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Home Boxing A Few Notable Suspicious Fights in Boxing History - Were We Sucker Punched?
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A Few Notable Suspicious Fights in Boxing History - Were We Sucker Punched?

thomas_mckay_trainerI am positive that most readers and my self included learned early on in life that P.T. Barnum, the great circus master, coined the phrase ‘There’s a sucker born every minute.’ Our parents swore by it, some of our teachers mentioned it and it became legendary without much of an explanation.  However, it is false. Barnum never said such a thing. So no matter how long we have harbored the belief and continue to pass on the phrase to our own siblings, friends, or cohorts, it just isn’t true. The real truth of the matter is that Barnum had a competitor named David Hannum. Hannum was a banker and like Barnum, an opportunist. Both men would be part of the greatest hoax, or caper you prefer, of the Unites States 19th Century. In many respects, even they were in just a secondary school of charlatanism compared to one paleontologist, George Hull, the actual mastermind of the great giant fake which would fool the layman, church officials, and even his contemporaries.

In the late 1800’s eager evangelists were everywhere spreading the word that there were giants on earth. In 1868, Hull decided to make it bona-fide and traveled to Ft. Dodge, Iowa where he knew about a gypsum quarry. Once there, he had a slab cut that measured twelve feet in length, four feet in width and two feet in thickness. He then had wagons take his cut some forty miles to a railroad station and then delivered to him in Chicago. In the Windy City he hired stone cutter Edward Burghart to carve him a huge giant. All was done in secrecy with Burghart and his assistants likely paid well for the hoax to come.  Instructions by Hull to the cutters included making the statue appear to have died in severe suffering. And for more extraordinary suspense, he ordered them to place all organs and human anatomical details on the giant, including sex organs. Sulfuric acid and special inks were added for the giant to appear very, very old. Within months and after a deep burial at his cousin’s farm near Cardiff, New York, the final touches took place. The giant would be buried for a year.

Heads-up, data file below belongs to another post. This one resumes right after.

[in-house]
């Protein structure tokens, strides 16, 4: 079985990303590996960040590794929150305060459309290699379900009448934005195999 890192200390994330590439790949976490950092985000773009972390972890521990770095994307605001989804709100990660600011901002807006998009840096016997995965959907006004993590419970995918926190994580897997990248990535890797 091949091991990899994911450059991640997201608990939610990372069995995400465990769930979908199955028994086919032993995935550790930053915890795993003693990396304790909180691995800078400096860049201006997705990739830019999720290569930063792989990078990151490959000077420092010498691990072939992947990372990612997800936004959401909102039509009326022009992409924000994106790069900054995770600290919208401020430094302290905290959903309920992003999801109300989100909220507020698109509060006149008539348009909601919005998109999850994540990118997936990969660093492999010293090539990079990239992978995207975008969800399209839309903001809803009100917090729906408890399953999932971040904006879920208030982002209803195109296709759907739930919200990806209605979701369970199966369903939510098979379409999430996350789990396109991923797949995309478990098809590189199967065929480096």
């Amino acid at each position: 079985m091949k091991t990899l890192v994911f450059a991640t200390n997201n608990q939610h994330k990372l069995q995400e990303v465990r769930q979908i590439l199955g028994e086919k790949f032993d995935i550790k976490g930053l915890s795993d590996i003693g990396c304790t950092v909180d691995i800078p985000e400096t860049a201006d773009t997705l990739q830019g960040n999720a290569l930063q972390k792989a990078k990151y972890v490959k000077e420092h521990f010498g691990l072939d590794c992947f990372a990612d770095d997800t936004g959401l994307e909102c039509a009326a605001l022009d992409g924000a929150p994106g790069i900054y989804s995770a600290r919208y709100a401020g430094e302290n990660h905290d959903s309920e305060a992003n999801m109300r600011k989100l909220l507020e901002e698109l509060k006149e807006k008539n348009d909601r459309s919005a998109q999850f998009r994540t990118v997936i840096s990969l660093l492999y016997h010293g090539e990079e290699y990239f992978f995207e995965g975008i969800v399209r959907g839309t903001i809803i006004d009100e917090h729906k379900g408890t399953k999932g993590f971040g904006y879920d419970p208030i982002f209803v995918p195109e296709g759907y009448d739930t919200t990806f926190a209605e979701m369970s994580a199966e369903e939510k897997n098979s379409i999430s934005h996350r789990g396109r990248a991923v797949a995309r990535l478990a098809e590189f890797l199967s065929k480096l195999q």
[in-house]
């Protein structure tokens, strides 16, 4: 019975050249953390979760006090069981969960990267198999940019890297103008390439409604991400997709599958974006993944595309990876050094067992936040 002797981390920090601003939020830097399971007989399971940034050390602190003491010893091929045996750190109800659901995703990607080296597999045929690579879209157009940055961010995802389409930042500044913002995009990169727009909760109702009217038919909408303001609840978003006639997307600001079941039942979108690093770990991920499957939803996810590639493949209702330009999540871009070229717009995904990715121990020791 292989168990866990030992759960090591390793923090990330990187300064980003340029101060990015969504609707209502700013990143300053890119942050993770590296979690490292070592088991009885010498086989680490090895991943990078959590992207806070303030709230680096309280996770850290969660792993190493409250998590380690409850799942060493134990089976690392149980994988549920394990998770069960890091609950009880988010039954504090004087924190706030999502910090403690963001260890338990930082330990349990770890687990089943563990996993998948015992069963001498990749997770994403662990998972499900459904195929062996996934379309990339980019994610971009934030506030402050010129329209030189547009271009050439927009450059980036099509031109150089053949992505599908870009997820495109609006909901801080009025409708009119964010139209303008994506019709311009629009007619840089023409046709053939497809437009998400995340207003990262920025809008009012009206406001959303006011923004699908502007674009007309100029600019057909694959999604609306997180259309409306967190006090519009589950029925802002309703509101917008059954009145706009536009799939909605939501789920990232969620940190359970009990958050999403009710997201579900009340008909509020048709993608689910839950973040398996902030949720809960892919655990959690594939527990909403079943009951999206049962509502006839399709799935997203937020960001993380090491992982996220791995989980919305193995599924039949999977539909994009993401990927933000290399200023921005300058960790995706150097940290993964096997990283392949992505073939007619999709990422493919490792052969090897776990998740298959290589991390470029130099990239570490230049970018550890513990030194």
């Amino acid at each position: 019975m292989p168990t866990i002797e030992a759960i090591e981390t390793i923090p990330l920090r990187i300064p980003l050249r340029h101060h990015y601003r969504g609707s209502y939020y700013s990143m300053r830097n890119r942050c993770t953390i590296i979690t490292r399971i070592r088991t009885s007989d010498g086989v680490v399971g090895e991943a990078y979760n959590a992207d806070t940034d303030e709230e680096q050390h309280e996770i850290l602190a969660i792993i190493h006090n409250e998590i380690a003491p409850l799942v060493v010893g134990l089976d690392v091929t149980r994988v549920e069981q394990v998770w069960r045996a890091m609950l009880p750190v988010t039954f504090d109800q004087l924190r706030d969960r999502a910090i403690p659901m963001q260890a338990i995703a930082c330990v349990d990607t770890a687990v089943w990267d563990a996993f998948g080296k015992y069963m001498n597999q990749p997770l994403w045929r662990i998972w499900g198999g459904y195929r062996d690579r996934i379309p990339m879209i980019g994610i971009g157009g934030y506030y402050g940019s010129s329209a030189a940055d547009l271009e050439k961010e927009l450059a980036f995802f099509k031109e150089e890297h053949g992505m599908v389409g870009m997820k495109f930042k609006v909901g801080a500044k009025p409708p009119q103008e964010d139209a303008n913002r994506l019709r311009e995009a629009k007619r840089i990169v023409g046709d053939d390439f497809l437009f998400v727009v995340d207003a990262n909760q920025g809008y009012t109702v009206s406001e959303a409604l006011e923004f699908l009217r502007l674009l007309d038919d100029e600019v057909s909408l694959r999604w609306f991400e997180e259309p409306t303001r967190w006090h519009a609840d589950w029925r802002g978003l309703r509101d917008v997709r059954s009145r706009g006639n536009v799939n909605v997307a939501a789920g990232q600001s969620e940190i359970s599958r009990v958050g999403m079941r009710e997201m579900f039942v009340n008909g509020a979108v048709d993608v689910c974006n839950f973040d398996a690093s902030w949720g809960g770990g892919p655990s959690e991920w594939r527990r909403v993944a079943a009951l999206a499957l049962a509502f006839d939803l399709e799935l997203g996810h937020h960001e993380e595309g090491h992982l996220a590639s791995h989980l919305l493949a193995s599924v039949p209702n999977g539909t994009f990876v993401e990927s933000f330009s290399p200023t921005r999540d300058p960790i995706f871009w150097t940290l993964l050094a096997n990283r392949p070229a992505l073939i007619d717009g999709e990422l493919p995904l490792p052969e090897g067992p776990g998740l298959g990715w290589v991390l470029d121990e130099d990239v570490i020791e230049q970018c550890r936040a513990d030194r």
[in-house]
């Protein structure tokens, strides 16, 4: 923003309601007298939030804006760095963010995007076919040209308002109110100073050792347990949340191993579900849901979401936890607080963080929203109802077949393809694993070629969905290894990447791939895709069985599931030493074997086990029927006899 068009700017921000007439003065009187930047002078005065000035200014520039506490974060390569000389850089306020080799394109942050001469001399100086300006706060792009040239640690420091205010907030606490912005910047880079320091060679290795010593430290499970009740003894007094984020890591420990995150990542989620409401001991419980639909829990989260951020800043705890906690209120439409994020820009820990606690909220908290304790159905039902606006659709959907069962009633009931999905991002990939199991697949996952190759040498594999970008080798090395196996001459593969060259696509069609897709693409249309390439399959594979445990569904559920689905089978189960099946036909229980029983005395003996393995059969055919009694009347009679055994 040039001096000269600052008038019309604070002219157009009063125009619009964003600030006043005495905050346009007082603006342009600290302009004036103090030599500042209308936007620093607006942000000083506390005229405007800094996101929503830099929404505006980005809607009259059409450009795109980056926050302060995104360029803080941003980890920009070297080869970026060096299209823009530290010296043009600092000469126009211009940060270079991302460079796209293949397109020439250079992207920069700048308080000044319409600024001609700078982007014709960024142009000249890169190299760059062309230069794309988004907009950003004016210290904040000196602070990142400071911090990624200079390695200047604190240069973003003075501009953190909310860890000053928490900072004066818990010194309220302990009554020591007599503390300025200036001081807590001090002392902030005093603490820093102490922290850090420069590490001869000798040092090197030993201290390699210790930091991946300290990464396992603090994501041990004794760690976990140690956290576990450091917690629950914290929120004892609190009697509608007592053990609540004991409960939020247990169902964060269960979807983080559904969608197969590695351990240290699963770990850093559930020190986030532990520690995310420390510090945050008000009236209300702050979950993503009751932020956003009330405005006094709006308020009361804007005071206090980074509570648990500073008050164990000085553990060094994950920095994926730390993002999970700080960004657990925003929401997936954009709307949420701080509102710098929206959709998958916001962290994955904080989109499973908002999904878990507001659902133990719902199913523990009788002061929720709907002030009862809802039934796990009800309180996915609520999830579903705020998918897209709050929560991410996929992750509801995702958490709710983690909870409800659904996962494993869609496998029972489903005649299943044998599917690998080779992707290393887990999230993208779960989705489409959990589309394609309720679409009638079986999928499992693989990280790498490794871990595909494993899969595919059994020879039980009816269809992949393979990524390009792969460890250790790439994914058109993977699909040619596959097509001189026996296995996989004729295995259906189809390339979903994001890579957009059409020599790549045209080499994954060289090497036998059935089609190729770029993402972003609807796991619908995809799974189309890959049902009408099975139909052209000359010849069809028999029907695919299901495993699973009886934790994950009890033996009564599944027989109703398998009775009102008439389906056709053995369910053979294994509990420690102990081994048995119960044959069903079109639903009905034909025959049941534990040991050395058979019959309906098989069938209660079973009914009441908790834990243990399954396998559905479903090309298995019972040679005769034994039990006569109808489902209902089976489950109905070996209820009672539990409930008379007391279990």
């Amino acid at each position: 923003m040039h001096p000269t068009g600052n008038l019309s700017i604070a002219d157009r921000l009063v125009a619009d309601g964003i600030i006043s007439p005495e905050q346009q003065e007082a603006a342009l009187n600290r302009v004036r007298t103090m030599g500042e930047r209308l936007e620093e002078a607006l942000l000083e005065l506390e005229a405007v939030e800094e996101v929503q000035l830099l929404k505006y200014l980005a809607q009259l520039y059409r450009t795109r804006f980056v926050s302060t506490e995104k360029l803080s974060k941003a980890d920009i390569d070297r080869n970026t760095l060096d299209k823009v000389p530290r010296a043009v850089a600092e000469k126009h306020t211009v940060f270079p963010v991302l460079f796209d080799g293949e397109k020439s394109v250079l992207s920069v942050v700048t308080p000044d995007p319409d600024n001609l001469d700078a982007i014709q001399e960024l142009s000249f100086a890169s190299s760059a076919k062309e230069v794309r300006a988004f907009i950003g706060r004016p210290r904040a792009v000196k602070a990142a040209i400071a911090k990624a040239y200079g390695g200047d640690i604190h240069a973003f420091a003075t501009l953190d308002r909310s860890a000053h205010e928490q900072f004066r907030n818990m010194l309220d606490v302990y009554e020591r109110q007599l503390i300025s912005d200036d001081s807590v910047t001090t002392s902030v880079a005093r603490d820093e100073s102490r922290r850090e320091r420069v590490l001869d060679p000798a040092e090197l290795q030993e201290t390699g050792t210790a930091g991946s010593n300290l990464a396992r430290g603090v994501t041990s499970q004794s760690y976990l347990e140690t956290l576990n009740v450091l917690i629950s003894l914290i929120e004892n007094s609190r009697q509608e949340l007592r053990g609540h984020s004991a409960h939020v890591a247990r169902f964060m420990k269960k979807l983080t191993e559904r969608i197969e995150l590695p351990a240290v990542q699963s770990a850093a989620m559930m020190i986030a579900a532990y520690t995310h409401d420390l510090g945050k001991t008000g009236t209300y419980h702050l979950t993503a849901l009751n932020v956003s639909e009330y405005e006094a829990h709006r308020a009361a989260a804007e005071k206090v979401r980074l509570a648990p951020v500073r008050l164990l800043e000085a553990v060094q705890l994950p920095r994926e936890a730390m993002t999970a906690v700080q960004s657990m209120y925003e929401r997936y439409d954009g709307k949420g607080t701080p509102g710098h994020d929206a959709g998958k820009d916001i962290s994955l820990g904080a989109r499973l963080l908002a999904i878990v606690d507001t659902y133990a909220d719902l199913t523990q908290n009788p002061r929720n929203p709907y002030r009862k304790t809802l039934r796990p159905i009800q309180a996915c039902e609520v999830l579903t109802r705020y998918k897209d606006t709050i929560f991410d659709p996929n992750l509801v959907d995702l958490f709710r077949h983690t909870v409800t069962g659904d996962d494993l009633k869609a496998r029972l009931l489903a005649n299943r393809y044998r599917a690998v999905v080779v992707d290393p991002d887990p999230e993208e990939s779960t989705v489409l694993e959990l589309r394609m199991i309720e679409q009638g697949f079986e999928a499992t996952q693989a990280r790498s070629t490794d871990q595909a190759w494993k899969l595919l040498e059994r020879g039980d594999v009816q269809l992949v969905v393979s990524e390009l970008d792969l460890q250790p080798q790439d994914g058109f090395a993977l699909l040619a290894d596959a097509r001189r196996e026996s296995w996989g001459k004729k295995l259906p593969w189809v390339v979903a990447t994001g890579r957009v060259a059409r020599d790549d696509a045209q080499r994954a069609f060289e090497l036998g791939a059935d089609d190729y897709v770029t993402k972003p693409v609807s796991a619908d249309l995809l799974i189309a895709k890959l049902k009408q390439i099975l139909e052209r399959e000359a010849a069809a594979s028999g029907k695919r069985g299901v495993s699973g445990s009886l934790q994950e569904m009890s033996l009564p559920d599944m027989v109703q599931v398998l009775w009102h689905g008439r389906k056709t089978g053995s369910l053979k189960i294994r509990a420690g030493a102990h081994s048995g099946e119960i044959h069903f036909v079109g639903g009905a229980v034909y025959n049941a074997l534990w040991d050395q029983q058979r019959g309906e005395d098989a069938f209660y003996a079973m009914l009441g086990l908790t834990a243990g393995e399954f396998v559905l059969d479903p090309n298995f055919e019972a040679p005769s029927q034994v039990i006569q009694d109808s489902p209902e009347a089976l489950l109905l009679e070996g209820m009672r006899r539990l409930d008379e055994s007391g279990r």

Lady Luck was on Hull’s side within months as some other real fossil bones turned up at a nearby farm. He let six more months  pass and then he contacted his cousin William Newell and had him hire a couple of laborer’s to drill a well at the burial site and low and behold, surprise, surprise, the hired hands discovered the great giant who had turned to stone. The news spread quickly so Newell erected a tent around the giant and charged twenty five cents for visitors to see him. As more people arrived by stagecoach, he raised the fee to fifty cents. Expert scientists and clergymen came and none deemed the giant a hoax. After some ten days, a Syracuse Syndicate under Hannum bought two-thirds interest in the giant for thirty thousand dollars and took it to Syracuse. Hull and Newell must have celebrated their successful con game in great glee and joy.

Not to be outdone, P.T. Barnum sent one of his aides to Syracuse where the giant now resided and could be looked at for one dollar. With all the hoopla going on and the dollars flowing in as reported by his agent, Barnum attempted to buy the giant for fifty thousand dollars. Hannum coldly turned him down. However, Barnum knew how to get what he wanted. He had figured the giant was a fake so he had a duplicate made while at the same time exclaiming that Hannum had sold him the giant. Hannum got angry as people went to see Barnum’s giant and exclaimed, ‘There is a sucker born every minute.’ He sued Barnum for faking the original. In court, the judge ruled that evidently both giants were fakes and threw the lawsuit out.